LODGING & PROPERTIES
by Dr. Susan Block
afraid of what he thinks television does to the world is probably just
afraid of the world."
It was a bit of a bumpy road into Cannes for the MIPCOM this fall, commencing with missing our flight out of LAX by less than eight minutes. Well, what can you do? Air travel is bumpy business. We grabbed the next flight we could:: American Airlines, LA to Boston, then Boston to Paris, and booked EasyJet from Paris to Nice. The AA flights were a bit austere--compared to those chicly decadent Air France flights we took this past summer--but efficient and friendly. Super friendly. Deliriously friendly. The flight attendants' perpetual smiles and solicitous inquiries seemed to sing, "Hey, we may be the preferred airline of Mohammed Atta and the Shoe-Bomber, but we aren't letting that get us down, and neither should you! Thanks for choosing American!" Silly as it sounds, it worked. The flights, though packed, were blessedly pleasant.
EasyJet, on the other hand, was anything but easy, and not at all friendly. Oh, it's easy enough to make an online reservation and quite inexpensive--at first. The hard part is getting there. Moreover, if you're hauling the standard amount of luggage that international travelers haul, it's just as expensive as a regular airline, and a lot more hassle. Worst of all is the nerve-wracking, damn-the-passengers attitude of some of the staff. And those eye-smarting, orange-alert-colored uniforms don't help either.
First, Getting There: The EasyJet terminal at Charles DeGaul Airport is a 10-30 minute bus ride away from all the main international terminals, depending on airport traffic. No taxi will take you there because "c'est trop près." But the really big snag is that the bus doesn't even stop at the terminal itself! That would be too easy. Non, non, no, C'est plus facile! You have to get off the bus at a train station, and then trudge, lugging all your luggage, about 100 meters outside and under a windy outdoor tunnel, feeling like a pathetic refugee from a wartorn land, just to get to the EasyJet terminal.
Naturally, with all that bussing, trudging and lugging, we missed our plane (even though, with two hours between flights, we thought we'd have ample time to make it), and we had to wait six more hours for the next one. Then we discovered that the easy low fare we'd paid online was just half the cost of actually flying EasyJet. You see, according to the fine print (which we confess we hadn't read), the fare price is just for you, not your luggage. Our two bags, which were well under the weight requirements for all international airlines, were 10 kilos (24 pounds) overweight, according to EasyJet "standards." So, unless we wanted to toss out our boots, books and DVDs, we had to fork over 60 euros extra (6 euros per kilo). Up against the wall like this (there's that "pathetic refugee" feeling again), we had no choice but to pay the extra cash, even as various hefty-size passengers weighing over 150 kilos--compared to our personal bodyweight of under 50 kilos--paid the lower fare because they had less luggage. Not to be insensitive to the diet-impaired, but if you're going to charge by the kilo, shouldn't the smaller, lighter passengers pay less than the big, heavy ones? Just a little airplane food for thought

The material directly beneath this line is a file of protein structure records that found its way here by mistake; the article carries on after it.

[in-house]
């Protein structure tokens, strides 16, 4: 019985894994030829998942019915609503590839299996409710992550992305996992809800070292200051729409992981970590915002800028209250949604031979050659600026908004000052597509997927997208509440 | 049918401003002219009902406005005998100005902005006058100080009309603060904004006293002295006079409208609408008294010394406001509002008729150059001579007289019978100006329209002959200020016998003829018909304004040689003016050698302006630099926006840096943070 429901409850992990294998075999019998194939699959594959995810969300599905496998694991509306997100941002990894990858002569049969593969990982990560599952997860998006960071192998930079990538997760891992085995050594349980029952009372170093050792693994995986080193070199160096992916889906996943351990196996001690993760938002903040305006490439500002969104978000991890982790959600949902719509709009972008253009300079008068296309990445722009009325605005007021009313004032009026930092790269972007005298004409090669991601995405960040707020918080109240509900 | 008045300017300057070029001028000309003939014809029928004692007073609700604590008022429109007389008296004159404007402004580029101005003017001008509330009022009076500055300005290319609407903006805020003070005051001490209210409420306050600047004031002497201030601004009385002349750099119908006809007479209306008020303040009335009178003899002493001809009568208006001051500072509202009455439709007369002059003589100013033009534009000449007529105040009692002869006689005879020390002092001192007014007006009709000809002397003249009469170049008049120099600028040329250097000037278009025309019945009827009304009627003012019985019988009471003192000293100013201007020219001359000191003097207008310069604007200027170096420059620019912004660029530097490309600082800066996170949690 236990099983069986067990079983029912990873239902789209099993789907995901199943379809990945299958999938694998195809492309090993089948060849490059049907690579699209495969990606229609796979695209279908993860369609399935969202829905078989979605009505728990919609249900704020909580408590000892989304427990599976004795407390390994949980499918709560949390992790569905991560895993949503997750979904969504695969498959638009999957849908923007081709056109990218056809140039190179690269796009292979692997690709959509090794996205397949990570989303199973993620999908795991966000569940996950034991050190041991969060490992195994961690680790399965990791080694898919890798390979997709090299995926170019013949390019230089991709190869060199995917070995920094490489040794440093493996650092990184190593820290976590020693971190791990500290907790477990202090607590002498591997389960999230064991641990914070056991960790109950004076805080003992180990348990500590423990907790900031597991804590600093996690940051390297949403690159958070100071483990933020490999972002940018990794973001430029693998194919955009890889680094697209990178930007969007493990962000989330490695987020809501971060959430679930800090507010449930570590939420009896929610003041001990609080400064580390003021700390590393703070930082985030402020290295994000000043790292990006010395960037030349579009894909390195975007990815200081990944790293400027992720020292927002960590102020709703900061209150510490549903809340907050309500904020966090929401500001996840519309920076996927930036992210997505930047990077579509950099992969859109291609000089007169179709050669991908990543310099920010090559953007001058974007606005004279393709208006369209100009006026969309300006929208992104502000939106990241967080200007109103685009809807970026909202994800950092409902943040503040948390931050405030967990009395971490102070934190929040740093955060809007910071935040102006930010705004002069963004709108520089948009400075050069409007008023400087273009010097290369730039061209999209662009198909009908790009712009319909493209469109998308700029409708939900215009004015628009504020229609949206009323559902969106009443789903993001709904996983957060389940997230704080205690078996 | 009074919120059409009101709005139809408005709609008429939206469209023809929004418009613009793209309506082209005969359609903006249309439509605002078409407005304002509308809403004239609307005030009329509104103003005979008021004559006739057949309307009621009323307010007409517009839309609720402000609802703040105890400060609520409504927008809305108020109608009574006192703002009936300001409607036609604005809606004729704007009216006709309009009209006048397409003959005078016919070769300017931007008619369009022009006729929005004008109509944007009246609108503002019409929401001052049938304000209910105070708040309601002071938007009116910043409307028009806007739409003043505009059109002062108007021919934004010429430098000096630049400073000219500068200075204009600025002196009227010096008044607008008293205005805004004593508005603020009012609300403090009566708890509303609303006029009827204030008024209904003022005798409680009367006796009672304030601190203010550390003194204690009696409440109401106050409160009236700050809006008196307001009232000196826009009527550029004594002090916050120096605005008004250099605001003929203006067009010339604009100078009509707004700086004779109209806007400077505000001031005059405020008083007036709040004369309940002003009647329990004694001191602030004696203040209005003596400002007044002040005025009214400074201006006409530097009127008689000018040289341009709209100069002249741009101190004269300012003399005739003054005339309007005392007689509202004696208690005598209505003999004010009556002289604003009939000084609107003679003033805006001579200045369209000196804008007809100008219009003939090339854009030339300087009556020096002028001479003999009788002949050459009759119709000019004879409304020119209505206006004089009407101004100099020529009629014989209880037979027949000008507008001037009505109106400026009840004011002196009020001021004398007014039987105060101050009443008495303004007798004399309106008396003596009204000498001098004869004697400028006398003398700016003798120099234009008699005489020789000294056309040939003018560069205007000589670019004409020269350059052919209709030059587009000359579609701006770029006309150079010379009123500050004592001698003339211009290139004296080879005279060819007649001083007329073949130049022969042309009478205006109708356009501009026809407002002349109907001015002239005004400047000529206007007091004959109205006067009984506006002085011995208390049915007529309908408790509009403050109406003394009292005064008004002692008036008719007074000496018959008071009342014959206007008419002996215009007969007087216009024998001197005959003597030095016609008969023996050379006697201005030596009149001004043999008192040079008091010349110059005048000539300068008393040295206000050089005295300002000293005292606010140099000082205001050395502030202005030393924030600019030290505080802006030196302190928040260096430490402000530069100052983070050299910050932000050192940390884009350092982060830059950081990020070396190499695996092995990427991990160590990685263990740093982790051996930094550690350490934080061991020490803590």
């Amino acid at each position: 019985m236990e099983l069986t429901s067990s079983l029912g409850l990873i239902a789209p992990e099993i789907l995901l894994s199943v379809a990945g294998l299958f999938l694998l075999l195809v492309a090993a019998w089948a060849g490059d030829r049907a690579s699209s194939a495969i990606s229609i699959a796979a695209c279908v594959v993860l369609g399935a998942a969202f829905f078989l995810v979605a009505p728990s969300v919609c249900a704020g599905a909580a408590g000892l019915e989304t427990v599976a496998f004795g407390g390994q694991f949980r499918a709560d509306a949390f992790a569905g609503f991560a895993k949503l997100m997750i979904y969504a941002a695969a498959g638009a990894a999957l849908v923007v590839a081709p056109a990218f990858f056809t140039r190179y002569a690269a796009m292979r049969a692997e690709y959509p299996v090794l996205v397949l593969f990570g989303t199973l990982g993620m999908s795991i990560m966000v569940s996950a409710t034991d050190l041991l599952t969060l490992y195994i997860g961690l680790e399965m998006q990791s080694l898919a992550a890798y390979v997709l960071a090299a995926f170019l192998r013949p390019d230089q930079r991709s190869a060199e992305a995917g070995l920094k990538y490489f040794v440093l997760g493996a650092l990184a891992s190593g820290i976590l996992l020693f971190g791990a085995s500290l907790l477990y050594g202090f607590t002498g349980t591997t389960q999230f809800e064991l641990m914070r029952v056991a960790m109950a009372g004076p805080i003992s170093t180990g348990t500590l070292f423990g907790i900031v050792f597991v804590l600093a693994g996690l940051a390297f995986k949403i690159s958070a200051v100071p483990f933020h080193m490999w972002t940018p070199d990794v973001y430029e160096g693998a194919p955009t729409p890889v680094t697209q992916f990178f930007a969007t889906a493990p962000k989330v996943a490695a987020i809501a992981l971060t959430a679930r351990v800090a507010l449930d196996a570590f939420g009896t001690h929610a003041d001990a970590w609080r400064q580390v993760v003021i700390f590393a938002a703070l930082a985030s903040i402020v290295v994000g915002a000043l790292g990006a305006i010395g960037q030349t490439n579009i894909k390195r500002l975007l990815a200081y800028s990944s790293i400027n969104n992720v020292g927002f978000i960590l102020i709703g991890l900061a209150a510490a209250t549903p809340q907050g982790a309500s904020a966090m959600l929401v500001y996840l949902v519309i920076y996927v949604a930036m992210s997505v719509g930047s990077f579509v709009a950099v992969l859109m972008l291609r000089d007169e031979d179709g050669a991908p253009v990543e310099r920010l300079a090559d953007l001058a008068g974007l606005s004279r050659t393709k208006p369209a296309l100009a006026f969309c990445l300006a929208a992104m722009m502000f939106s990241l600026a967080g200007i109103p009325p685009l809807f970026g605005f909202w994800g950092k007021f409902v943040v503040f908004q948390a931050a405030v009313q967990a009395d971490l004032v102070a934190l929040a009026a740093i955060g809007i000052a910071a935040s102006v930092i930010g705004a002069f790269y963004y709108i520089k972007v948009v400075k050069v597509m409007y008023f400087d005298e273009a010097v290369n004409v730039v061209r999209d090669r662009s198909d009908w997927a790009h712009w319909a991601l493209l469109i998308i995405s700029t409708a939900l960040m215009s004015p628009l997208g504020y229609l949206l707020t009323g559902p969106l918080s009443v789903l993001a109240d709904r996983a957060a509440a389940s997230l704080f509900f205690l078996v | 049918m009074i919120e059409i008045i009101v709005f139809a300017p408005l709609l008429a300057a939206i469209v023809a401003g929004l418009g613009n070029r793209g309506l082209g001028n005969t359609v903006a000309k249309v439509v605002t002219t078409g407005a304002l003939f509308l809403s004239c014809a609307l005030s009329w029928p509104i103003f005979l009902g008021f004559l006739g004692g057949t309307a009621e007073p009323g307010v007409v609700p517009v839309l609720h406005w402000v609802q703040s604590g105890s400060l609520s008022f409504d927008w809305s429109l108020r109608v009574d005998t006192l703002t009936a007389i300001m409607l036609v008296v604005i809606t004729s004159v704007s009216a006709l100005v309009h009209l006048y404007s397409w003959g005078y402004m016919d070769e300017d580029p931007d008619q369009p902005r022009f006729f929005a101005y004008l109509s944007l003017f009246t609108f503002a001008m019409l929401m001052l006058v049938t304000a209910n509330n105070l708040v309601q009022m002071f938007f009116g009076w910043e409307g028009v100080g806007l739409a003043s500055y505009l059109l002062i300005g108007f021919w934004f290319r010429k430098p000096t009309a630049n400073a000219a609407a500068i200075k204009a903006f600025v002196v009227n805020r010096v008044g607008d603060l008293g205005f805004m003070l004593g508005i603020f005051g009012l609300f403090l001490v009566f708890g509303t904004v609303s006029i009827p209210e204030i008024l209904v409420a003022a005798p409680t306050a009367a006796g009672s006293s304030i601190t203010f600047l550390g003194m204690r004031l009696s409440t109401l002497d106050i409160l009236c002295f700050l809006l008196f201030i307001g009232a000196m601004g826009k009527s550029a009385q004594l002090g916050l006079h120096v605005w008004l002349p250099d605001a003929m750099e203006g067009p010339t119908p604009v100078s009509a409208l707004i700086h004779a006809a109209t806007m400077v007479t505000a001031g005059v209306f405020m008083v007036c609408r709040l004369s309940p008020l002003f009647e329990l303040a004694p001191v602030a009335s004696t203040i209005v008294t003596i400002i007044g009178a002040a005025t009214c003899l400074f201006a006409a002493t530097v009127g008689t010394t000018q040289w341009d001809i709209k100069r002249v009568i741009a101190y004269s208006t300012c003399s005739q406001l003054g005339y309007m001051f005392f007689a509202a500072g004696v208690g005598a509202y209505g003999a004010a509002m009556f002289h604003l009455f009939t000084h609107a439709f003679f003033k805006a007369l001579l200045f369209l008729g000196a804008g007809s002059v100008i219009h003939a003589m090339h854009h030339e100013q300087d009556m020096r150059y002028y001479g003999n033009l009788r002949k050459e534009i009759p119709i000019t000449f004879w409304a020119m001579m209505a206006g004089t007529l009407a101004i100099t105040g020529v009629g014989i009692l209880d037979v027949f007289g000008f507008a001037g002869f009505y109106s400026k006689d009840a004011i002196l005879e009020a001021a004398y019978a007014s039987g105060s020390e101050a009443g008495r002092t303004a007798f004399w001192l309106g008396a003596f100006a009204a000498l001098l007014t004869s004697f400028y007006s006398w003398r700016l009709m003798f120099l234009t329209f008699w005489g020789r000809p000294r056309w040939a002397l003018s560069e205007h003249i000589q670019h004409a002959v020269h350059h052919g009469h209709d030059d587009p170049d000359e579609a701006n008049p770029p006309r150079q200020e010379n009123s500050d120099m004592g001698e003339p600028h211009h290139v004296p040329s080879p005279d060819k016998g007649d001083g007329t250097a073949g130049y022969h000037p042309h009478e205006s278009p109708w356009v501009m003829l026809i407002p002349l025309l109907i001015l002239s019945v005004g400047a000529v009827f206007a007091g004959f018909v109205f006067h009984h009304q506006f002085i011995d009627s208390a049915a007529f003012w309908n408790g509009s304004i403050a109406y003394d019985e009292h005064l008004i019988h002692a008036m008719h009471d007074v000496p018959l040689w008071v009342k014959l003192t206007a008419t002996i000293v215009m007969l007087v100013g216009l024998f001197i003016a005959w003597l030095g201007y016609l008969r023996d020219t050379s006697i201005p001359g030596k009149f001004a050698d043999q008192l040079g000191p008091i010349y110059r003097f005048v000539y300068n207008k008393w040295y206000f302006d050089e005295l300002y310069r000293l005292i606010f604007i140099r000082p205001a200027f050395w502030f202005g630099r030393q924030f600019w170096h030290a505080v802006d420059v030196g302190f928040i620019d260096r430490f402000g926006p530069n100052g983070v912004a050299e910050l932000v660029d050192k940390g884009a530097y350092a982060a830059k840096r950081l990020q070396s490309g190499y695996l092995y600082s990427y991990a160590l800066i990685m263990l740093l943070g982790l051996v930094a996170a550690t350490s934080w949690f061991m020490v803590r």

On second thought, of course, they can't do that. They'd get sued for discrimination.
All of the above indignities paled in comparison to the way we were treated once we actually boarded the aircraft. Apparently, our carry-on, perfectly acceptable on any other airline, and given a pass by the EasyJet gal at the check-in desk, was deemed too large by one apple-cheeked, sadistic young flight attendant named Paolo who reveled in informing us, as loudly as possible, that we had a "choice" (right, like Sophie): We could either hand over the accused carry-on, deplane immediately, or suffer the wrath of fellow passengers when the plane sat on the runway past take-off time because of us. Naturally, we "chose" to surrender our carry-on, hastily yanking out our passports, cough drops and a few euros. When we meekly pointed to the many carry-ons larger than ours that remained on board and demonstrated how easily ours fit into the overhead compartment, Paolo barked "Give me your passport, Madame!". This last order, we refused to obey. Paolo backed down. Apparently, there was a limit to even his petty tyrant-in-the-sky aspirations.
By the way, just to prove how arbitrary Paolo's insistence really was: Returning on EasyJet from Nice to Paris with the exact same carry-on was perfectly fine.
To be fair, EasyJet is more suited to locals taking a quick trip than to international travelers on the last leg of a long journey. And hey, at least we arrived safely, and we sincerely thank both EasyJet and American Airlines for that!
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